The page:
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  • Writer's pictureZach

2 Tips for Using IMPORTRANGE

Updated: Apr 23, 2022

IMPORTRANGE is what allows your Google Sheets files to talk to each other. Here are two tips to improve that talk.

Do paper cup phones actually work? Color me skeptical.

IMPORTRANGE is a formula that allows you to import ranges (no way!!) of cells from one Sheets file into another. You update a value in your source file, and the update carries through to any and all other files to which that value is being imported. I use this formula every day. And I'll say this: if you are building Sheets-based models and tools for an organization, then you need to be a master at IMPORTRANGE.


Start with these two tips:

  1. Create a tab where you house all of your import credentials

  2. Isolate your imports to their own tabs


Here is my Import Ranges Template. I'll use this to show both of these tips in context. Feel free to make a copy and use on your own.


Tip #1. Create a tab where you house all of your import credentials


In my example (and in all my models) I label that tab "Ref - Imported Ranges". In this tab, there is a table with all of the details needed to import a range: the file ID (more info on that, if needed); the sheet name; and the cell range. There's also a couple descriptors I find helpful (the file name and a description). And lastly, perhaps most importantly, there's a "Test" column, which will produce an error if the import is not working.


It was a good day the day I came up with the "Ref - Imported Ranges" sheet. Here's why it's so helpful:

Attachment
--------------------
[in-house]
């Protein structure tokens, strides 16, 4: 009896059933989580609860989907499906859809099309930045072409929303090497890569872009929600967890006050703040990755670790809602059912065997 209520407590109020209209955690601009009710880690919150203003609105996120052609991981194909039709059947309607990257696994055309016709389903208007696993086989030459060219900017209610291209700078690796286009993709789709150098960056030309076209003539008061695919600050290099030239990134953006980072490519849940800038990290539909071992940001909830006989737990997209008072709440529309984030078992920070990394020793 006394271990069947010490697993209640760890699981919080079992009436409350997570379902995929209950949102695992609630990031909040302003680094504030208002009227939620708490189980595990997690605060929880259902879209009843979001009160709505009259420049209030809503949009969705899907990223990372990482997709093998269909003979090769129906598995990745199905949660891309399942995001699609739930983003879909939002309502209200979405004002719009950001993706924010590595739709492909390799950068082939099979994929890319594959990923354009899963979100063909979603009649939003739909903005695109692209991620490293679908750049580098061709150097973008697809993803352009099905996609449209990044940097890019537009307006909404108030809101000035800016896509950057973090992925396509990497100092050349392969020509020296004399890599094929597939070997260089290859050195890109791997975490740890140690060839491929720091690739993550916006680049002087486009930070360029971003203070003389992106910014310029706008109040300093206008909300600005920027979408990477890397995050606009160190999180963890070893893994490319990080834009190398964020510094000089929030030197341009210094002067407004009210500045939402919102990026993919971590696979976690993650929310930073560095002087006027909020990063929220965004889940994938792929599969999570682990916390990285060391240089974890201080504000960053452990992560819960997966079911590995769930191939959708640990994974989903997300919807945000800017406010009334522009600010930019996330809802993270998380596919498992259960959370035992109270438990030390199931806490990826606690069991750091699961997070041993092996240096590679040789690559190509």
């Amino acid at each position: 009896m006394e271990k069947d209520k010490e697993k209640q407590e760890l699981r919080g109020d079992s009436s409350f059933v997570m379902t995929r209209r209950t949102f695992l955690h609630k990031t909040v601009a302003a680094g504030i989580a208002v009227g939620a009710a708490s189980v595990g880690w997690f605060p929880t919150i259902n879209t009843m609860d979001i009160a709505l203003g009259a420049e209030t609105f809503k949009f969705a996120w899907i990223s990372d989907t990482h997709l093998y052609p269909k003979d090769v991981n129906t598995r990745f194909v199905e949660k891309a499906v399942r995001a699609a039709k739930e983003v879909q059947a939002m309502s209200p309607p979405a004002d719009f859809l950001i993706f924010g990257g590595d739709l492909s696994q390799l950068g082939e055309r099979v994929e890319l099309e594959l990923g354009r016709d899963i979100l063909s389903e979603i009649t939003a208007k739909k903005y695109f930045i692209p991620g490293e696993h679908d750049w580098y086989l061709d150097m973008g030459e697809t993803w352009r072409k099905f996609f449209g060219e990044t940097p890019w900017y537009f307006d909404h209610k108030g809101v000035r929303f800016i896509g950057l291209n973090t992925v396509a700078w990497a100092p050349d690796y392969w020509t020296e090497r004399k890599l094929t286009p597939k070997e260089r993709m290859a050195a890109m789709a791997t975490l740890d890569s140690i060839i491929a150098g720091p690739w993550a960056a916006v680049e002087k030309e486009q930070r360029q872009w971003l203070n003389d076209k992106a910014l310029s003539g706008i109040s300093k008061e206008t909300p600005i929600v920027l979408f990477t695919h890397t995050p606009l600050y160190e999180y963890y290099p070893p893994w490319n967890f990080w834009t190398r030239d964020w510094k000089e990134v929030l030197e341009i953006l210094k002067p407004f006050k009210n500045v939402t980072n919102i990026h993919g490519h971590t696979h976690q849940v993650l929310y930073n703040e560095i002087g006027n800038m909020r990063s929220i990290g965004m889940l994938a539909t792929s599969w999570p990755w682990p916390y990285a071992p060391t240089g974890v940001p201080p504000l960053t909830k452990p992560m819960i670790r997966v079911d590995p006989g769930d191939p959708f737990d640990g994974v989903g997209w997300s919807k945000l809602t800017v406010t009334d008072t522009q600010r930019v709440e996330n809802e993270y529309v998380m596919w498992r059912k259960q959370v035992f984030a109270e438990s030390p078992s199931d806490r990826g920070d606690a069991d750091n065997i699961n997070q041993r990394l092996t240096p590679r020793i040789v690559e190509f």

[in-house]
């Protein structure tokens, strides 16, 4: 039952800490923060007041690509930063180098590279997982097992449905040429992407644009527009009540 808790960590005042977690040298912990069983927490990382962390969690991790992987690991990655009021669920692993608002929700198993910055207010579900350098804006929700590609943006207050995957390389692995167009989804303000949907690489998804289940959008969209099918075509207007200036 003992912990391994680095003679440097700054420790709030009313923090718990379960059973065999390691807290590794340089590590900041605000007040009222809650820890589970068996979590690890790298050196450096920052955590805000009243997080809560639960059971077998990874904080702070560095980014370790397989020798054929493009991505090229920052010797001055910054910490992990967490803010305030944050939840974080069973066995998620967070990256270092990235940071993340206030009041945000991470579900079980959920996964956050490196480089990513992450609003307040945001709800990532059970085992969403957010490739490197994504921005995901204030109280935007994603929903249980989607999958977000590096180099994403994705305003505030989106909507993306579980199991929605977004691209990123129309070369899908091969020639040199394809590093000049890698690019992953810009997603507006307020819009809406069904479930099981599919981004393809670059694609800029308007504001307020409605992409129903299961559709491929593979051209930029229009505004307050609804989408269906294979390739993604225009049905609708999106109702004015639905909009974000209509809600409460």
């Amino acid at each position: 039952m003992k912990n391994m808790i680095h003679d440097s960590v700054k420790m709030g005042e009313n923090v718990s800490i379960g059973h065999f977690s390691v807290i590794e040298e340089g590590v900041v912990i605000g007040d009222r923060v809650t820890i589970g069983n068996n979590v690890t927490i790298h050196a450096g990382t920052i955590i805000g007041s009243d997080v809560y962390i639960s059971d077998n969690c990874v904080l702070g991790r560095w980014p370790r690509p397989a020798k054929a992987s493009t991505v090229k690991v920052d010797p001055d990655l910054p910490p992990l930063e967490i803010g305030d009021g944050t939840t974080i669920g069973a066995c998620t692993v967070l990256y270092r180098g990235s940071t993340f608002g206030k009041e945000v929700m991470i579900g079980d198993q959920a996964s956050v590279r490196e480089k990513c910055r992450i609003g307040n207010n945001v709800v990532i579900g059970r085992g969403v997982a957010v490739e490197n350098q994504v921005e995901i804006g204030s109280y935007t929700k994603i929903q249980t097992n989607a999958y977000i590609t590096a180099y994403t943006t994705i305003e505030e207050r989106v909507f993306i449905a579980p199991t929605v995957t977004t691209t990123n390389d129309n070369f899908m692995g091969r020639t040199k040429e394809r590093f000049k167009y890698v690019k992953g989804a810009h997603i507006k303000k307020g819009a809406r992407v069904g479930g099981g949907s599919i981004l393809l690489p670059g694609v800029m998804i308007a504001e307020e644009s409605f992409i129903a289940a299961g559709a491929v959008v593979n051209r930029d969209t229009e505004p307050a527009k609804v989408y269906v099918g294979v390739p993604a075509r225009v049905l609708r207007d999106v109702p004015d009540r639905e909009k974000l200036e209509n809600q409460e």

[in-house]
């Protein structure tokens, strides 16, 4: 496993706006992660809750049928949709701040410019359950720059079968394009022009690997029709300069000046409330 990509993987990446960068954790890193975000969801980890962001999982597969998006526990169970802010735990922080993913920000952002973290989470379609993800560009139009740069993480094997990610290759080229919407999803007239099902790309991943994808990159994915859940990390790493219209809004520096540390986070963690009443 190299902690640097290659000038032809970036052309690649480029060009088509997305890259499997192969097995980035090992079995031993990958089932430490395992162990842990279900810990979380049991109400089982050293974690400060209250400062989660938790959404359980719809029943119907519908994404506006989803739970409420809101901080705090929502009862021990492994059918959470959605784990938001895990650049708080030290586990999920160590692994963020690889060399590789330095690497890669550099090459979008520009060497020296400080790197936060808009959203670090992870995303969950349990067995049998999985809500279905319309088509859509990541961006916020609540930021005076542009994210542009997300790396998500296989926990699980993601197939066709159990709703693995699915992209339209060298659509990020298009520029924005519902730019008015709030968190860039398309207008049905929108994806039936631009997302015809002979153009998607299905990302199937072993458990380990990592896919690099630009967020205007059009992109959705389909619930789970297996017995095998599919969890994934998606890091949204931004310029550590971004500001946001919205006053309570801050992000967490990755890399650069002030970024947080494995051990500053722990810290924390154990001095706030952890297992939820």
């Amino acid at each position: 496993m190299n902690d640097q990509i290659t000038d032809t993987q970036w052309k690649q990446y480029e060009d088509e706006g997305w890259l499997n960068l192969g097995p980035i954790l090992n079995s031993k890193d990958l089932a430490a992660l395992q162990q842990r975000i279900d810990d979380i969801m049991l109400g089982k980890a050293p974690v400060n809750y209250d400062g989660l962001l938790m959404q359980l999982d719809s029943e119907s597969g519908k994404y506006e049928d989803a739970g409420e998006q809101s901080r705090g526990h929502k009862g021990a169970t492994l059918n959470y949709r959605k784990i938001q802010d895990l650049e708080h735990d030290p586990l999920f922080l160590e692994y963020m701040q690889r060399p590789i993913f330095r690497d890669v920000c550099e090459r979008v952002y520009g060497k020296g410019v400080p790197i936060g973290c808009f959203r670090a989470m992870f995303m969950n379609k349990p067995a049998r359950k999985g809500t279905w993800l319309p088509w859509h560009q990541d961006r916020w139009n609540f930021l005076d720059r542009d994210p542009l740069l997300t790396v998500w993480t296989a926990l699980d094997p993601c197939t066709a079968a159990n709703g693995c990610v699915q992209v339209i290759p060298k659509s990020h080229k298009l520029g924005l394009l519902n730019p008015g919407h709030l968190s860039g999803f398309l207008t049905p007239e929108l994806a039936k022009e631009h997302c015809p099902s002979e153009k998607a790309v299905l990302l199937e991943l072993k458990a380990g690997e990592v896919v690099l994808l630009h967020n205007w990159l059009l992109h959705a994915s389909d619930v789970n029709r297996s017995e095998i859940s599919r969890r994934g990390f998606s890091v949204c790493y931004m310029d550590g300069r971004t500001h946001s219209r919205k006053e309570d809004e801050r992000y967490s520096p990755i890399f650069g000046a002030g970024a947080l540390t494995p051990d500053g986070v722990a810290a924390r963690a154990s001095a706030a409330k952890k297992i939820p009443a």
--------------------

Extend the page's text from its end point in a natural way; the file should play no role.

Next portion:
• It's really helpful to know what files are linked to each other. Without something like this, it takes a lot of digging to figure that out

  • Imports sometimes break. This gives extremely clear visibility into that

  • Sometimes you have to change the file you're sourcing from (for example, we created a v2 of the financial model, so now we want to reference that, not v1). This makes that super easy

  • For everywhere else in the file that you want to actually import data, your formulas become extremely easy to write... speaking of which...

Tip #2. Isolate your imports to their own tabs (and use my formula)


When I import a range, I give that range its own tab and label it as "Import - ___" (and color it red). In my template, you can see two examples: "Import - Rev Table" and "Import - Tickets Table". For both, the entire tab is being populated by a single formula:


= IMPORTRANGE ( 'Ref - Import Ranges'!E4 , "'" & 'Ref - Import Ranges'!F4 & "'!" & 'Ref - Import Ranges'!G4 )

I could go on for a while about all the reasons I think this is the right approach, but the biggest point is - IMPORTRANGE is easily broken. By isolating it in its own tab, and coloring it red, and labeling it an import, people tend to know not to touch it (a good thing). At least that's my experience.


That's all I got. Thanks for reading!


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